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A mixed-race Asian / Caucasian boy
A mixed-race Asian / Caucasian boy

The terms multiracial, biracial, and mixed-race describe people whose ancestors are not of a single race. (Biracial strictly refers to those with ancestors from exactly two races). One example might be a mulatto, a person with a white and a black parent. Another might be the Mestizo who are descended from caucasian and indigenous ancestors. It is sometimes a matter of opinion if people are mixed-race, because races themselves are not clearly defined. This has caused some problems for census-takers.

Multiracial also describes a society or group that is composed of people from more than one racial or ethnic group. See also multicultural and coloured.


Place in society

Societal acceptance of mixed-race marriages and offspring varies widely from person to person and region to region. In Nazi Germany, "racial purity" was considered by the government to be an important goal for society. In the United States, especially the Southeast, marriage between African American and Caucasian people has historically been looked down upon. (As recently as 2003, Taylor County High School in Taylor County, Georgia has held separate Prom celebrations for black and white students; however, some similar phenomena occur equally because of cultural differences and not specific prohibitions on marriage or dating.) However, recent data suggests that multiracial marriages are becoming increasingly common in the United States.

In 2000, The Sunday Times reported that "Britain has the highest rate of interracial relationships in the world". Apparently contradicting this, more recent census data shows the population of England (as a sub-section of the UK) to be 1.3% mixed-race (2001), compared with, for example, 1.4% in the U.S. (2002 estimates; see below). However, as most of the English population is of one race (white)—even more so than in the US—so there are fewer opportunities for interracial relationships in England. In support of the report's conclusions, it can be calculated that 14.4% of English residents not identified as white are mixed-race, compared with 7.5% in the U.S.

Surprisingly, Canada with a Black population of 2%, and a White population of 88%, mixed race relationships with Blacks and Whites are becoming increasingly common. The mixed race population is now the fourth largest group in the country, overwhelming the Filipino population and now stands at 1.2%.

Censuses notwithstanding, any count of numbers of mixed-race people is subject to dispute. People may identify themselves as members of one single racial category despite having (potentially many) ancestors belonging to other categories, for various reasons. For instance, genetic studies of black Caribbean people show an ancestry that is on average 10% European and 90% African1. Also, a considerable portion the U.S. population identified as Black actually have some Native American or Caucasian (European) descent. Much of these categorization phenomena occur due to current or past cultural stereotyping or segregation.

Multiracial individuals may feel the effects of an identity crisis. Some individuals take on the appearance of one of the racial groups, while others do retain characteristics of all groups. For example, a person who is half-Caucasian and half-Asian may have facial features and skin color of a Caucasian person rather than an Asian person, or vice versa.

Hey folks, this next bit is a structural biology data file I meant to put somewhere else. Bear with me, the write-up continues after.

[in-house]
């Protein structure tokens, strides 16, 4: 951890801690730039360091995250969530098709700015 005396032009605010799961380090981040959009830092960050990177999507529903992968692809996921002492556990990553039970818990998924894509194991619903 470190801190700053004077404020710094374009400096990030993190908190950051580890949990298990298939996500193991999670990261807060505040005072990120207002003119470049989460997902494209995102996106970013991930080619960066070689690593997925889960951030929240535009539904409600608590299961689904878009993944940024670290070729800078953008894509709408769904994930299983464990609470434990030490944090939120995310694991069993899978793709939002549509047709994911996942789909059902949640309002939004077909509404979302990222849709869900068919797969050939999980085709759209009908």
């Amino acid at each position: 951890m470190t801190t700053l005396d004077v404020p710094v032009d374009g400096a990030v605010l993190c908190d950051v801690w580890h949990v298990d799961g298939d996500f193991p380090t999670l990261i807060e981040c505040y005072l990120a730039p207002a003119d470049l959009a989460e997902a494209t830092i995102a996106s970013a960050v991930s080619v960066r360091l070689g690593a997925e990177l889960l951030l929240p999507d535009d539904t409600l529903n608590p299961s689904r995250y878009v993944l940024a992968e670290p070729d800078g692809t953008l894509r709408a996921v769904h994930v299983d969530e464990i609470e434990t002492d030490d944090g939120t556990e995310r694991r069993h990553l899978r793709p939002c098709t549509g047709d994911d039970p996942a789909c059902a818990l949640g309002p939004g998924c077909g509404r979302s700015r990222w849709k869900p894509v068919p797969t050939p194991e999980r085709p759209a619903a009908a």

Categorization and censuses

Some multiracial individuals feel marginalized by US society. For example, when applying to schools, for a job, or taking standardized tests, all Americans are asked to check boxes corresponding to race or ethnicity. Typically, about four or five race choices are given with the instruction to "check only one." Many other such surveys include an additional "other" box, but this unfortunately groups together individuals of many different multiracial types (ex: Caucasian/African-Americans are grouped with Asian/Native American Indians), as well as individuals who feel their race or ethnic identity is not included in the standard groups (ex: Jewish, Arab, Asian Indian). Perhaps most acceptable in the "multiple choice" format of race is to both provide an "other" box and to allow selection of multiple boxes, but some individuals will not be satisfied with any box checking.

There remain many circumstances in which biracial individuals are left with no real response when asked for demographic data. But multiracial people won a victory of sorts with the 2000 United States Census, which allowed participants to select more than one of the six available categories, which were, in brief: White, Black, Asian, Native American (North, Central or South America), Pacific Islander, Other. Further details are given in the article: Race (US Census).

In contrast, the 2001 United Kingdom census offered specific mixed-race categories: "Mixed White and Black Caribbean", "Mixed White and Black African", "Mixed White and [South] Asian", and "Other Mixed", as well as "Other ethnic group".

Two million mixed-race Americans vanish

The 2000 US census [1] recorded 6.8 million mixed-race people. But population estimates for 2002 [2] reduce this figure to 4.2 million.

Anti-miscegenation laws in the USA not only applied to blacks but also to Asians, and less often to Native Americans. Hispanics of obvious African or Native American descent were also legally forbidden to marry whites in a few states.

See also

External links


  • John Harlow, The Sunday Times (London), 9 April 2000, quoting Professor Richard Berthoud of the Institute for Social and Economic Research
  • 1Motherland: A Genetic Journey, BBC Documentary, 2003. This also stated that 25% of Afro-Caribbean people have a European ancestor in the paternal (Y-chromosome) line of descent.
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